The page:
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Two D. C. Justices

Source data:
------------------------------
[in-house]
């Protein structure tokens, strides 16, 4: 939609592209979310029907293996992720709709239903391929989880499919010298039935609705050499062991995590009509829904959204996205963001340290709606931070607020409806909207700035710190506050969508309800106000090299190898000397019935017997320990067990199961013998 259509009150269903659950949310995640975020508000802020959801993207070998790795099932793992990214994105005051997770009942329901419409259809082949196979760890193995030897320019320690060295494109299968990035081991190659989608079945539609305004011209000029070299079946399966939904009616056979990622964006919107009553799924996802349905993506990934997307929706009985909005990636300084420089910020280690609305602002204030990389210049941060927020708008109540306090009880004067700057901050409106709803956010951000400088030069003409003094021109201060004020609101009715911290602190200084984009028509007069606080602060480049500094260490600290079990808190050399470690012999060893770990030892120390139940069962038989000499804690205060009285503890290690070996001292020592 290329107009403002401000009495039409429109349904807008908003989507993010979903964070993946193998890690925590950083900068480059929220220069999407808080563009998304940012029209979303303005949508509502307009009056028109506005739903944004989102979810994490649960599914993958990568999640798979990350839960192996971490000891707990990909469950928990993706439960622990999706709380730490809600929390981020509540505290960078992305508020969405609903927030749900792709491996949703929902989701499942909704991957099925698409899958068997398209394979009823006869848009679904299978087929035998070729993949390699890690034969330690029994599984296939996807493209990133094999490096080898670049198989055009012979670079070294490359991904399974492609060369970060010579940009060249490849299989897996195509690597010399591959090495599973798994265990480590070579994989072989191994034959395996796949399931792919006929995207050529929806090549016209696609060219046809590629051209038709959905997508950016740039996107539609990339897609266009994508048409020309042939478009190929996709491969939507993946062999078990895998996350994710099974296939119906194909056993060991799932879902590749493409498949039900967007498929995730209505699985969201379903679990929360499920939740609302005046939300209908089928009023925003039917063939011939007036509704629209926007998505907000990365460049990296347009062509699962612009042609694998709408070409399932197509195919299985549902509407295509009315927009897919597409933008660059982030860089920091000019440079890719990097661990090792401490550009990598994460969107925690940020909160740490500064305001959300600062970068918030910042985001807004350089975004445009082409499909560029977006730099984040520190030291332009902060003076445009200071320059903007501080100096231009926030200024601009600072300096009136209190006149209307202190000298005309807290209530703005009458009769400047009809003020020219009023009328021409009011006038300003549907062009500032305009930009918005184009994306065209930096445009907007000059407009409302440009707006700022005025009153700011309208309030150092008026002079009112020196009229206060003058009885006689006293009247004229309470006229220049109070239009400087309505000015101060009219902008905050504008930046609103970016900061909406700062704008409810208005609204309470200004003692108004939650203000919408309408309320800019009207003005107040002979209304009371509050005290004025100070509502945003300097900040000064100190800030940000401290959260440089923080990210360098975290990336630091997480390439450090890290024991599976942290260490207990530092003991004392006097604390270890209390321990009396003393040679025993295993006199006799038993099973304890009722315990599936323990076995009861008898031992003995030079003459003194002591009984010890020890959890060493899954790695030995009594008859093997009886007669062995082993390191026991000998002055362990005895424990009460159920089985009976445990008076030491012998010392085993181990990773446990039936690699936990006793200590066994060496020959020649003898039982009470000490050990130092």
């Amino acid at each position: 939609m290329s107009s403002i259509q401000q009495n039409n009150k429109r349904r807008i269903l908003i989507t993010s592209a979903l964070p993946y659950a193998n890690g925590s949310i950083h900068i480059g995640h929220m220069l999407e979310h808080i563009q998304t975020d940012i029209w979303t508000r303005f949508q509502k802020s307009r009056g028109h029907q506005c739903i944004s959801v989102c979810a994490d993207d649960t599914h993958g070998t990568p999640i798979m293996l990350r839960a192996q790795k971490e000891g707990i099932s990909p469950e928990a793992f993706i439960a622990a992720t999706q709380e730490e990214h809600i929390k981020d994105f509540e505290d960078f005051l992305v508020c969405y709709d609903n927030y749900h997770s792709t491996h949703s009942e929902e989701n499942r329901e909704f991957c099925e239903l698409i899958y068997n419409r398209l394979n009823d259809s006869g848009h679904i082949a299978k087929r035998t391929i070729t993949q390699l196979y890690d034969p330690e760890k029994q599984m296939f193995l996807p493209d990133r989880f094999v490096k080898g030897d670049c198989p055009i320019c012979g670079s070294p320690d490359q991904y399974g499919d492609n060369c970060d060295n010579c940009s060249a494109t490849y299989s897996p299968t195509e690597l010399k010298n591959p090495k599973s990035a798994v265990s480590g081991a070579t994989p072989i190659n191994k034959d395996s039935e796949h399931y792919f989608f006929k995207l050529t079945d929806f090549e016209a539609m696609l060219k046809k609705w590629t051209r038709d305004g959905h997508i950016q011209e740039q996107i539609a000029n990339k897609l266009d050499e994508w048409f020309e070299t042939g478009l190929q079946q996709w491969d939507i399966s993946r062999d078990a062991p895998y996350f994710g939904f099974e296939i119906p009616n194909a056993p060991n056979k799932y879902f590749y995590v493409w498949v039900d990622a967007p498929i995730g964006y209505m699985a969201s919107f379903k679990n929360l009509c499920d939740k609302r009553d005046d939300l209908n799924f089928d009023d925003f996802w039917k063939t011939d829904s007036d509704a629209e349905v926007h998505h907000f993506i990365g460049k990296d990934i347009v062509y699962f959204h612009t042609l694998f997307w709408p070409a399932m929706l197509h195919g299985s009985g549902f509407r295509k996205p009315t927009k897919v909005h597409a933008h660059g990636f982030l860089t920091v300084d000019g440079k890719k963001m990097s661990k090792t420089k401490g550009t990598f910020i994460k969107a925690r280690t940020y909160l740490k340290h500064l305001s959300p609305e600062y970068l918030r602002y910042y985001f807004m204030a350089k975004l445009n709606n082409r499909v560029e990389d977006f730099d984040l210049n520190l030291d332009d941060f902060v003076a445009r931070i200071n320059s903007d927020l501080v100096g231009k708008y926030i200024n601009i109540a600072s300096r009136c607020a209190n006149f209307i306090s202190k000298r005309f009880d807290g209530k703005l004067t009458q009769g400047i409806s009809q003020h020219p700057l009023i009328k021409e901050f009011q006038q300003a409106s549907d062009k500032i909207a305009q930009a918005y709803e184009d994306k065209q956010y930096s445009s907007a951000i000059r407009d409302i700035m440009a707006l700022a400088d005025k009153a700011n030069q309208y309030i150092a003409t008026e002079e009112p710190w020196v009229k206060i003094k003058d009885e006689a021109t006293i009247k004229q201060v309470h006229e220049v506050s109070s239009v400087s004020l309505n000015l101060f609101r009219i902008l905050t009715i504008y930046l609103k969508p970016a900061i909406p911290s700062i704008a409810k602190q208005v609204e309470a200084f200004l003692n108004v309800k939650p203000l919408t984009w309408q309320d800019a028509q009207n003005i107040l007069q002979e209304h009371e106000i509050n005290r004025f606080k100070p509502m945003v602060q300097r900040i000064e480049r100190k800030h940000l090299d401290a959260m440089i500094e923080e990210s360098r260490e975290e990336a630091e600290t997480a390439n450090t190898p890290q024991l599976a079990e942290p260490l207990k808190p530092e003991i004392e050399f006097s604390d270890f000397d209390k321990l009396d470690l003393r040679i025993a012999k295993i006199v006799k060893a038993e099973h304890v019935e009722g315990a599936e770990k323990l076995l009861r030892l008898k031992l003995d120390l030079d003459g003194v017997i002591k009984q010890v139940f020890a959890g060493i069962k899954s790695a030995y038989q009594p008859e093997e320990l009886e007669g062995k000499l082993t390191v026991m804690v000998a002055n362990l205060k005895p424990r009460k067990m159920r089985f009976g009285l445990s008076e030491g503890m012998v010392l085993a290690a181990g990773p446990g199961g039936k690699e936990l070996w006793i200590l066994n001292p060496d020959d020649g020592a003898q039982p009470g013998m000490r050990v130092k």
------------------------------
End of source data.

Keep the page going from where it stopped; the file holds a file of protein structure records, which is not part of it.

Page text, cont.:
Work Twice as Hard As Average Judge Proctor and Adkins Handle Double Usual Number of Cases Double the average number of cases disposed of in Federal Dis trict Courts throughout the United States were handled by each of two of the justices assigned to the crim inal branch of District Court here, an analysis of the cases for the year just closed revealed yesterday, offi cials asserted. Whereas the average for the Na tion is placed at about 450 cases per judge, Justice James M. Proctor, sitting in Criminal Court No. 1 here, heard and disposed of 867 cases. He conducted 210 trials and heard 75 motions, making a total of 1,152 mat ters coming before him for adjudi cation. In addition, Justice Proctor super vised the selection of petit juries and the choosing and weekly reporting of the grand juries, throughout the ju dicial year. He heard long argu ments on the validity of the indict ment under the Sherman Anti-Truit Act, in which the Government charges the American Medical Asso ciation and a number of prominent physicians with violation of that statute. The jurist still has under advisement the demurrer hied by the association and the doctors, through their counsel, to the indict ment. Justice Jesse C. Adkins, who pre sided in Criminal Court No. 2, handled a total of 1,064 matters. These included 745 cases heard and disposed of; 202 actual trials. He heard 99 motions. Likewise, Justice Adkins heard most of the lunacy cases and devoted his attention to matters relating to estates. While the figures for Justice Bo litha J. Law's, who officiated in Criminal Court No. 3, were not im mediately available, it was said that he handled about 500 criminal mat icis. ousure caws cunsiaereci me Warring income tax-evasion cases, which consumed many weeks, and in addition was able to devote some ot his time, since court began last Oc tober, to civil business. Both Jus tice Proctor and Justice Adkins were able to dispose of some civil mat ters in the grist of criminal work. Figures for the civil business of District Court, accomplished during the last judicial year, were not avail able today, but are still being com piled, authorities asserted. Mrs. Parker <Continued From Page C-8.) one of its customary rampages after a series of heavy spring rains. The result was that Pennsylvania Ave nue itself was completely inundated from the Capitol almost to the Treasury. But the rest of Washing ton did not find the use of row boats a.uite as romantic as a means of transportation as we twTo honey mooners.” At the invitation of Mrs. Mary Lockwood, who was its president, and of Mrs. Belva Lockwood, who was one of its members, Mrs. Parker joined "The Woman's National Press Association,” which was organized here in Washington in 1882. It is no longer in existence, but Mrs. Parker still treasures her member ship card with this one-time women's press group, forerunner to the pres ent one. "As a result of its efforts,” she said, "seats in the press galleries of both Houses of Congress were 6et apart for the use of women journalists and its literary exhibits in the Woman's Library of the Chi cago Exposition won for it a medal, in addition to the award of a di ploma for each contributotr to it.” In her capacity as a member of , this association, Mrs. Parker re ported various women’s gatherings for out-of-town newspapers and was at one time a contributor to The Evening Star. As a press representative, Mrs. Parker covered the now historic meeting of October 11, 1890, at The Stratmore Arms, home of Mrs. Mary Lockwood, when the organi zation details were perfected in con nection with the founding of the National Society Daughters of the American Revolution, which has since become the largest patriotic women's society in the world. The oniy wonam now living who was present upon that occasion, her memories are vivid ones of the some 20 women making up the group whose vision is today symbolized at the seat of our Government in two great structures, Memorial Con tii| ntal Hall and Constitution Hall. Recalls Woman Lawyer's W'it. One of Mrs. Parker’s amusing reminiscences has to do with Mrs. Belva Lockwood's petition to prac tice before the Maryland courts when the justice before whom she was making her plea said, “Madame, you should be home darning your husband's socks and mending his breeches.” To this Mrs. Lockwood replied, “Your honor, I have been married three times, so I thought I would give some of the single girls a chance at the wifely duties you very properly suggest.” Mrs. Lock wood's petition thereupon met with favorable action, Mrs. Parker re called. Widowed three months before the birth of her second child, Karl, Mrs. Parker has been both mother and father to her children whom she reared and .educated almost en tirely unaided after her husband's death. At one time Mrs. Parker taught music in the Gunston Hall School when it was directed by its founder, Beverly Mason, and was located at Fourteenth street and Massachsetts avenue, where the Christian Church now stands. As is attested to by the press of the time, it was largely due to the motivation of Mrs. Parker that Pennsylvania Society of the District was organized with some 300 interested persons present for its first meeting at the Cairo Hotel. Her name appears too, on the com mittee selected by this group to draft the society’s constitution. She also served as the first secre tary of the Women’s Republic Com mittee of the District, and was one of those who was instrumental in its founding. Identity Brings Trouble Charged with falsification of , identification by means of which two Germans were admitted into the country, Hildegard Manheim de Farenmnach was arrested in San Luis, Argentina. . * Sends its Buyer to the World’s Largest Towel Mills to Negotiate This Great Purchase of Beautiful First^Qualitg • SALE! Fully Equipped 569.50 "Hardwick" GAS RANGES New 1939 Model! All Modern Features! All White Porcelain! Special at... —Here’s a beautiful, modem, standard size gas range at a really low price for a limited time! In appearance and equipment it is all that any housewife could wish for! Note the modem features listed below! And don’t overlook the actual saving of $20.00 offered you in this sale! • Oven Temperature Control! e Two Storage Drawers! o Automatic Top Lighter! o Removable, Sanitary Cooking-top o Fully Insulated Oven! Sections! o "Efflex" Burners! ogLargeOven! o Pull-Out Broiler Pan Nothing Down — Monthly Payments Small Carrying Charge Kann’s—Air-Cooled Third Floor. Sale! $8.95 to $10.95 Heady "Made SLIP COVER Sets For Three-Piece Suites With ^ the Five Separate Cushion * Covers! —Fresh covers for your furniture will make your whole house look cooler and more cheerful! We’ve a beautiful assortment here at this low price... all nicely made of fine cotton fabrics . . . cretonnes and jaspes ... to fit three-piece suites consisting of 76 or 84 inch sofas and club or wing chairs with the five separate cushion covers! We except a “sell out”—be wise_ shop early! Kann’s—Air-Cooled Third Floor. $4.98 Brown Alabaster TABLE LAMPS With Painted > Or Rayon Shades *2.98 —A one-day sale that will light the way to a brighter and more attractive summer home! Smartly styled brown alabaster lamps with fiugree metal mountings and painted paper or rayon shades in colors to harmonize or match. Kann's—Air-Cooled third Floor. YOU SA VE 25 to 40%! —Every housewife knows that when she selects Cannon towels she is getting the finest money can buy .,. but it is only on rare occasions that such fine / “Cannons” as these can be bought at such reductions! Heavy, long-wearing, extremely absorbent towels in white and colors ... Ready tomorrow at savngs of 25% to 40%. 25c & 29c Bath Towels —Extra large 23x46-in., double-thread, white cotton turkish towels with colored stripe borders ... Also big, thirsty 22x44 inch white towels with striped borders in colors! Take your pick at this saving. Cannon 39c Bath Towels . . . —22x44-inch solid-color cotton turklsh towels in “dobby” patterns . . . also in white with colored stripe borders. Cannon $1.00 Bath Towels . . . —24x44-inch cotton turkish towels in two-tone, fancy woven reversible pat terns. Colors: Green, blue, rose, tan. Cannon 50c Bath Towels .... —22x44-lnch solid-color cotton turkish towels with striped rope borders. A nice, heavy, absorbent weight. Cannon 79c Doz. Wash Cloths —Nice weight solid-color cotton turkish wash cloths. Package of twelve in as sorted colors wrapped In cellophane. Cannon $1.20 Doz. Dish Towels —Regulation size dish towels of an absorbent cotton-and-linen mixed crash toweling with colored borders. 6 for $1 "Rapidry" Dish Towels —Striped and checked Cannon ^ m towels of an absorbent cotton towel- ML EL C ing. Six in cellophane package for g j for m 'M this low price. M tM I Kami’*—Air-Cooled Street Floor. “S1MM0KS” 405-COIL IK MATTRESSES A 832.50 VALVE! Exclusively at Kann*s in Washington • Blue Cotton and Rayon Striped Ticking! a Handles for Turning! a Taped Edge, Pre-Built Borders! a Ventilators! a Button Tufts! a Double and Single Sizes! —This is one of those values you dream about, but find only about once in a blue moon! Simmons made these mattresses exclusively for Kann’s . . . they’ve 405 tiny, resilient coils (to full size) under a thick, protective pad, to assure you absolute comfort! And they’re covered with a heavy, fine quality blue cotton-and-rayon ticking for beauty. Third Floor.